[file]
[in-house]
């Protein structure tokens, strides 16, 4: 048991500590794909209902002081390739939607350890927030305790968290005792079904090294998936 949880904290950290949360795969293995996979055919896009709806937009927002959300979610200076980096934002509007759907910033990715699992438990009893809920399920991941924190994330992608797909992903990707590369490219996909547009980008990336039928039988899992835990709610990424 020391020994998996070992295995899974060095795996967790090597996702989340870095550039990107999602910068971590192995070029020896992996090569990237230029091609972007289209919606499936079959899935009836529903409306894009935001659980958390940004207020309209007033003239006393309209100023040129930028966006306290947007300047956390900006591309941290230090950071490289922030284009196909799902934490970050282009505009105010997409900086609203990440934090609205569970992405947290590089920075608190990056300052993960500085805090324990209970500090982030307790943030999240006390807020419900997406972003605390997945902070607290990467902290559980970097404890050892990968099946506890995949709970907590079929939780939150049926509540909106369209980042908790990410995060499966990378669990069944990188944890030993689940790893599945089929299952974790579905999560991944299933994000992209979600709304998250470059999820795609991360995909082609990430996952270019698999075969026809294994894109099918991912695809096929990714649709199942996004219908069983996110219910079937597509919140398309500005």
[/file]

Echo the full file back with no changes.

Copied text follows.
[in-house]
């Protein structure tokens, strides 16, 4: 048991500590794909209902002081390739939607350890927030305790968290005792079904090294998936 949880904290950290949360795969293995996979055919896009709806937009927002959300979610200076980096934002509007759907910033990715699992438990009893809920399920991941924190994330992608797909992903990707590369490219996909547009980008990336039928039988899992835990709610990424 020391020994998996070992295995899974060095795996967790090597996702989340870095550039990107999602910068971590192995070029020896992996090569990237230029091609972007289209919606499936079959899935009836529903409306894009935001659980958390940004207020309209007033003239006393309209100023040129930028966006306290947007300047956390900006591309941290230090950071490289922030284009196909799902934490970050282009505009105010997409900086609203990440934090609205569970992405947290590089920075608190990056300052993960500085805090324990209970500090982030307790943030999240006390807020419900997406972003605390997945902070607290990467902290559980970097404890050892990968099946506890995949709970907590079929939780939150049926509540909106369209980042908790990410995060499966990378669990069944990188944890030993689940790893599945089929299952974790579905999560991944299933994000992209979600709304998250470059999820795609991360995909082609990430996952270019698999075969026809294994894109099918991912695809096929990714649709199942996004219908069983996110219910079937597509919140398309500005």